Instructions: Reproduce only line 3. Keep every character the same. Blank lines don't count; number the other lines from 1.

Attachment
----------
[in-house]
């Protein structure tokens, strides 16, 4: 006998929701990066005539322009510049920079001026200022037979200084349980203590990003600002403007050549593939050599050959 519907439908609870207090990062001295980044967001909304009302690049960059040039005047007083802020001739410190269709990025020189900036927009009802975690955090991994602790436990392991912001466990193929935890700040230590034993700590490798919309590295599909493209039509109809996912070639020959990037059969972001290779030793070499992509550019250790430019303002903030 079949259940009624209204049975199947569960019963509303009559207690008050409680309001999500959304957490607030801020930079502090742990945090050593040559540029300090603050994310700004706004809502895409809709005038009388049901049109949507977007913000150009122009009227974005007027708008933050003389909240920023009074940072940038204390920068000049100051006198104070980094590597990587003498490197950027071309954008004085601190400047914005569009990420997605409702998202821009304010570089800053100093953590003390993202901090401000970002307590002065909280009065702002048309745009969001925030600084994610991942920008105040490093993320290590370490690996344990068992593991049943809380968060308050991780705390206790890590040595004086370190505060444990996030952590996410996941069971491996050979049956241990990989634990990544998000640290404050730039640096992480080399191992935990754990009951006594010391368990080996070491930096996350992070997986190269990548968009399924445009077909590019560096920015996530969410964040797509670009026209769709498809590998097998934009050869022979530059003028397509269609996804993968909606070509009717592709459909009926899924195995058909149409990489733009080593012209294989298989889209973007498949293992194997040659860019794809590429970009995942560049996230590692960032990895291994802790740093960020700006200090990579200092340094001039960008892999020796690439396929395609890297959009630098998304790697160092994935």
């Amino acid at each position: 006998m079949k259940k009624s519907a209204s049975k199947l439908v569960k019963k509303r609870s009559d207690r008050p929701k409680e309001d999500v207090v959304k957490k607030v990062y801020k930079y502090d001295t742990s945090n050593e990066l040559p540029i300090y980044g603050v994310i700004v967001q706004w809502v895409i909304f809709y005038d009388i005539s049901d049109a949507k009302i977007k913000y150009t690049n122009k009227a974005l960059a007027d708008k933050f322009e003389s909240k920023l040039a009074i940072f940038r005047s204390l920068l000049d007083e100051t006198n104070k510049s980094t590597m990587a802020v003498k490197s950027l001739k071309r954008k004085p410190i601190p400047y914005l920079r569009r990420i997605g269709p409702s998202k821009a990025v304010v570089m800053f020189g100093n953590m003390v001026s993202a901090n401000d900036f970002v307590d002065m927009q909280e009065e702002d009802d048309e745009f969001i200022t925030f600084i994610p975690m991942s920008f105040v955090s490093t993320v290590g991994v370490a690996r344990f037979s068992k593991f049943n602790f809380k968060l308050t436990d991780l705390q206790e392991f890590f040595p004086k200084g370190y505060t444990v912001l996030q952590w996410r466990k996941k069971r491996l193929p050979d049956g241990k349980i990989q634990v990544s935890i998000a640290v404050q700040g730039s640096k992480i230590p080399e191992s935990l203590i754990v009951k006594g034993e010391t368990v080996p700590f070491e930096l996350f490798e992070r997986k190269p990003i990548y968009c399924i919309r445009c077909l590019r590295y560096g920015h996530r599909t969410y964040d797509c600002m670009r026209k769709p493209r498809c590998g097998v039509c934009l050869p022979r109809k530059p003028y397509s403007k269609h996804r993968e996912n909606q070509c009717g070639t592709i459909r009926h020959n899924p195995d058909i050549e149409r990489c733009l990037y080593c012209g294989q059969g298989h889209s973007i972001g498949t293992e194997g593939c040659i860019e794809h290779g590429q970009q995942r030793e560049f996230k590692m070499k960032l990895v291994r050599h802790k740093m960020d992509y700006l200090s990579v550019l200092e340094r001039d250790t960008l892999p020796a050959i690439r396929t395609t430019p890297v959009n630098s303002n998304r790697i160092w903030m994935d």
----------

């Amino acid at each position: 006998m079949k259940k009624s519907a209204s049975k199947l439908v569960k019963k509303r609870s009559d207690r008050p929701k409680e309001d999500v207090v959304k957490k607030v990062y801020k930079y502090d001295t742990s945090n050593e990066l040559p540029i300090y980044g603050v994310i700004v967001q706004w809502v895409i909304f809709y005038d009388i005539s049901d049109a949507k009302i977007k913000y150009t690049n122009k009227a974005l960059a007027d708008k933050f322009e003389s909240k920023l040039a009074i940072f940038r005047s204390l920068l000049d007083e100051t006198n104070k510049s980094t590597m990587a802020v003498k490197s950027l001739k071309r954008k004085p410190i601190p400047y914005l920079r569009r990420i997605g269709p409702s998202k821009a990025v304010v570089m800053f020189g100093n953590m003390v001026s993202a901090n401000d900036f970002v307590d002065m927009q909280e009065e702002d009802d048309e745009f969001i200022t925030f600084i994610p975690m991942s920008f105040v955090s490093t993320v290590g991994v370490a690996r344990f037979s068992k593991f049943n602790f809380k968060l308050t436990d991780l705390q206790e392991f890590f040595p004086k200084g370190y505060t444990v912001l996030q952590w996410r466990k996941k069971r491996l193929p050979d049956g241990k349980i990989q634990v990544s935890i998000a640290v404050q700040g730039s640096k992480i230590p080399e191992s935990l203590i754990v009951k006594g034993e010391t368990v080996p700590f070491e930096l996350f490798e992070r997986k190269p990003i990548y968009c399924i919309r445009c077909l590019r590295y560096g920015h996530r599909t969410y964040d797509c600002m670009r026209k769709p493209r498809c590998g097998v039509c934009l050869p022979r109809k530059p003028y397509s403007k269609h996804r993968e996912n909606q070509c009717g070639t592709i459909r009926h020959n899924p195995d058909i050549e149409r990489c733009l990037y080593c012209g294989q059969g298989h889209s973007i972001g498949t293992e194997g593939c040659i860019e794809h290779g590429q970009q995942r030793e560049f996230k590692m070499k960032l990895v291994r050599h802790k740093m960020d992509y700006l200090s990579v550019l200092e340094r001039d250790t960008l892999p020796a050959i690439r396929t395609t430019p890297v959009n630098s303002n998304r790697i160092w903030m994935d």